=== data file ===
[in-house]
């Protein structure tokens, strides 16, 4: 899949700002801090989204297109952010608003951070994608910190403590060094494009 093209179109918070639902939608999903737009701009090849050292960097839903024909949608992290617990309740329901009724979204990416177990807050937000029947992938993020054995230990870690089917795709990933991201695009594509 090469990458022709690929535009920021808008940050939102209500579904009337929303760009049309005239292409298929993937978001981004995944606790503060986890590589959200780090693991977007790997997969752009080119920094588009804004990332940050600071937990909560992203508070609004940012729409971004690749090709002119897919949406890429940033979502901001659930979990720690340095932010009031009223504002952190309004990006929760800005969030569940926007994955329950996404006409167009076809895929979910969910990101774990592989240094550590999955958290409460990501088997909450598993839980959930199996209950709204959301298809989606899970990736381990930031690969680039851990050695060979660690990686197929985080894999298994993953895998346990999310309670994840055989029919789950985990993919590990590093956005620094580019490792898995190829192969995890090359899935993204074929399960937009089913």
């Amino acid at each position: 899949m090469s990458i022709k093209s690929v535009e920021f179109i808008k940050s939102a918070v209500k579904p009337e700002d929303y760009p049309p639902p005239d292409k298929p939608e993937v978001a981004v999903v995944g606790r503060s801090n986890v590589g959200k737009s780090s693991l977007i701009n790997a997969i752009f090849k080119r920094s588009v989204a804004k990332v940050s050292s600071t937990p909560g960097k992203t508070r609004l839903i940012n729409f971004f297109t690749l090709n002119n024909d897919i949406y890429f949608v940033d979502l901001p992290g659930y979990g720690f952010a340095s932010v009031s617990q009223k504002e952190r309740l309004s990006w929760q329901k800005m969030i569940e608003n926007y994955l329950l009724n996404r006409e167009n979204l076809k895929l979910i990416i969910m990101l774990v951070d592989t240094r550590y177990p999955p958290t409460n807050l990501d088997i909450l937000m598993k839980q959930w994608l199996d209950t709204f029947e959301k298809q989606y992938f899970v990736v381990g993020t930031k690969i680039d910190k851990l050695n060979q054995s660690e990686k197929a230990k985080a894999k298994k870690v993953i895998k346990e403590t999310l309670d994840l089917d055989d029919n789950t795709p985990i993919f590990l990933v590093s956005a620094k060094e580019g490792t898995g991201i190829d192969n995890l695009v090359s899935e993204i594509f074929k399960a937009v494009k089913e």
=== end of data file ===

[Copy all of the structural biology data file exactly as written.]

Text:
[in-house]
């Protein structure tokens, strides 16, 4: 899949700002801090989204297109952010608003951070994608910190403590060094494009 093209179109918070639902939608999903737009701009090849050292960097839903024909949608992290617990309740329901009724979204990416177990807050937000029947992938993020054995230990870690089917795709990933991201695009594509 090469990458022709690929535009920021808008940050939102209500579904009337929303760009049309005239292409298929993937978001981004995944606790503060986890590589959200780090693991977007790997997969752009080119920094588009804004990332940050600071937990909560992203508070609004940012729409971004690749090709002119897919949406890429940033979502901001659930979990720690340095932010009031009223504002952190309004990006929760800005969030569940926007994955329950996404006409167009076809895929979910969910990101774990592989240094550590999955958290409460990501088997909450598993839980959930199996209950709204959301298809989606899970990736381990930031690969680039851990050695060979660690990686197929985080894999298994993953895998346990999310309670994840055989029919789950985990993919590990590093956005620094580019490792898995190829192969995890090359899935993204074929399960937009089913």
């Amino acid at each position: 899949m090469s990458i022709k093209s690929v535009e920021f179109i808008k940050s939102a918070v209500k579904p009337e700002d929303y760009p049309p639902p005239d292409k298929p939608e993937v978001a981004v999903v995944g606790r503060s801090n986890v590589g959200k737009s780090s693991l977007i701009n790997a997969i752009f090849k080119r920094s588009v989204a804004k990332v940050s050292s600071t937990p909560g960097k992203t508070r609004l839903i940012n729409f971004f297109t690749l090709n002119n024909d897919i949406y890429f949608v940033d979502l901001p992290g659930y979990g720690f952010a340095s932010v009031s617990q009223k504002e952190r309740l309004s990006w929760q329901k800005m969030i569940e608003n926007y994955l329950l009724n996404r006409e167009n979204l076809k895929l979910i990416i969910m990101l774990v951070d592989t240094r550590y177990p999955p958290t409460n807050l990501d088997i909450l937000m598993k839980q959930w994608l199996d209950t709204f029947e959301k298809q989606y992938f899970v990736v381990g993020t930031k690969i680039d910190k851990l050695n060979q054995s660690e990686k197929a230990k985080a894999k298994k870690v993953i895998k346990e403590t999310l309670d994840l089917d055989d029919n789950t795709p985990i993919f590990l990933v590093s956005a620094k060094e580019g490792t898995g991201i190829d192969n995890l695009v090359s899935e993204i594509f074929k399960a937009v494009k089913e």